As Mary and Joseph did, every Christian family can first of all receive Jesus, listen to him, talk with him, guard and protect him, grow with him, and thus improve the world. Let us make a place in our heart and in our days for the Lord. As Mary and Joseph also did, and it was not easy: how many difficulties they had to surmount! It was not an artificial family; it was not an unreal family. The family of Nazareth commits us to rediscover the vocation and mission of the family, of every family. And, as happened in those 30 years at Nazareth, so it can also happen for us: to make love and not hatred normal, to make mutual help common, not indifference and enmity. It is no accident, then, that “Nazareth” means “She who guards,” as the Gospel says Mary did, who “kept all these things in her heart” (Cf. Luke 2:19.51). Since then, every time there is a family — even if it is at the periphery of the world — which keeps this mystery, the mystery of the Son of God, the mystery of Jesus who comes to save us, is at work and comes to save the world. This is the great mission of the family: to make room for Jesus who comes, to receive Jesus in the family, in the person of the children, of the husband, of the wife, of the grandparents … Jesus is there. Welcome him there, so that he will grow spiritually in that family. May the Lord give us this grace in these last days before Christmas. Thank you.[Original text: Italian] [Translation by ZENIT]
Summary in English:
Dear Brothers and Sisters: In preparation for next October’s meeting of the Synod of bishops on the vocation and mission of the family in the Church and in the world, our weekly catecheses will be devoted to the theme of the family. This Advent season of prayerful expectation for the Lord’s coming invites us to consider how God’s original gift of the family was taken up and confirmed in the mystery of the Incarnation. The Son of God chose to be born into a human family, in an obscure town on the periphery of the Roman Empire. Although the Gospels tell us little about the first thirty years of his life, we can imagine that Jesus led a very “normal” family life. He was raised in an atmosphere of religious devotion, he learned from the words and example of Mary and Joseph, and he grew in wisdom, age and grace (Cf. Luke 2:52). In imitation of the holy Family, every Christian family must make a place for Jesus in its home. For it is through the love of such “normal” families that God’s Son quietly comes to dwell among us, bringing salvation to our world.
I greet the English-speaking pilgrims and visitors taking part in today’s Audience, including the various student groups from the United States of America. As the holy season of Christmas draws near, I invoke upon you and your families joy and peace in the Lord Jesus. God bless you all![Original text: English]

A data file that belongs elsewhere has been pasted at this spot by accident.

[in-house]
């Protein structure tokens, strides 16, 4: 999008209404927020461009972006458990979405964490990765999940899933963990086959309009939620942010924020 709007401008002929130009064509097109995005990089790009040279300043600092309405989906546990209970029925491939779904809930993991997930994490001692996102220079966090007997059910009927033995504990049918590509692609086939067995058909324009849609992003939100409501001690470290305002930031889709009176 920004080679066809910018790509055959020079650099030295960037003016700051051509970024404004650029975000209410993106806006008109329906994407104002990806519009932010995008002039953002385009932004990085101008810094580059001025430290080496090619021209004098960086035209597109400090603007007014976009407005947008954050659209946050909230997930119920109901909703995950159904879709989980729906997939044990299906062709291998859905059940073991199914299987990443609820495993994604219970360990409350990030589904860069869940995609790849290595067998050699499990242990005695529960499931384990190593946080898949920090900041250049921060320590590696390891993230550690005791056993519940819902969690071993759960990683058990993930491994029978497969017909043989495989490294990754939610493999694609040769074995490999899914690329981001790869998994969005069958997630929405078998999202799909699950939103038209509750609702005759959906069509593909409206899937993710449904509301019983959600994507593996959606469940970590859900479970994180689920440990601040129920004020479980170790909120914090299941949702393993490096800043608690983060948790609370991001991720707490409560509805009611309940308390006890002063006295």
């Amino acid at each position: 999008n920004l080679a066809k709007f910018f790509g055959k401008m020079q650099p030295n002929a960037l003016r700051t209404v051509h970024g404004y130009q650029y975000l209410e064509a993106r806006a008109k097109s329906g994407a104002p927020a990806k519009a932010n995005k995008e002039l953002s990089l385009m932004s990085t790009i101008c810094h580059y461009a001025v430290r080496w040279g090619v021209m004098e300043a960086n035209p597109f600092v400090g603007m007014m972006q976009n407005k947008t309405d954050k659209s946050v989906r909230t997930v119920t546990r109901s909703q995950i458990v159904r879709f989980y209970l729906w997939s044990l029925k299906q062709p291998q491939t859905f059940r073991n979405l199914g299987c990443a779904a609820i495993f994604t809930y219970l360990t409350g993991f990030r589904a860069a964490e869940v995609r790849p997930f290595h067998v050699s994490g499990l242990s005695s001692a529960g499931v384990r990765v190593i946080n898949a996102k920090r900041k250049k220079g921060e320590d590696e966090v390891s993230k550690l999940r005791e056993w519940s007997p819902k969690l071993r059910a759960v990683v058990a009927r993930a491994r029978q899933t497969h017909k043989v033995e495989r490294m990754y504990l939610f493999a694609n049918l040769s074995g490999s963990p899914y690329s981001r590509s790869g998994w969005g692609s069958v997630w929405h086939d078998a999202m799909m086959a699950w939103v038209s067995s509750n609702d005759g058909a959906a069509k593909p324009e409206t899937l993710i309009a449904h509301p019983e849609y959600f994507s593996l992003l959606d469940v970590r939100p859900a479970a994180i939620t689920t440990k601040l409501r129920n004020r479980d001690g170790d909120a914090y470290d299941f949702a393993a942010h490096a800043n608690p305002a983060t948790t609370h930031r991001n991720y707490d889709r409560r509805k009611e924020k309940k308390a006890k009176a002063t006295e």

Greeting in Italian
In the atmosphere of serene expectation, characteristic of these days close to Christmas, I am pleased to greet affectionately the Italian-speaking faithful. I greet the students of the Pontifical Athenaeum Regina Apostolorum and the Community of the Legionaries of Christ with the new priests; the delegation of the municipality of Bolsena; the tango dancers and the numerous schoolchildren. It seems to be a two by four square! I exhort all to make more intense in these days their commitment to prayer and go
od works, so that Jesus’ birth will fill your hearts with the true joy that He alone can give.
A special greeting goes to young people, the sick and newlyweds. Let us entrust ourselves to Mary, Mother of Hope and model of the perfect believer. Dear young people, receive the mystery of Bethlehem with the same faith with which Mary received the Angel Gabriel’s announcement. Dear sick, draw from her that joy and profound peace that Jesus comes to bring to the world. Dear newlyweds, imitate the example of Jesus’ Mother with prayer and virtues.
THE HOLY FATHER’S APPEAL
Now, a moment of silence and then, with the Our Father, I would like to pray together with you for the victims of the inhuman terrorist acts carried out in past days in Australia, Pakistan and Yemen. May the Lord receive the deceased in his peace, comfort their families and convert the hearts of the violent, who do not stop — not even before children. Let us sing the Our Father, asking for this grace.[Original text: Italian] [Translation by ZENIT]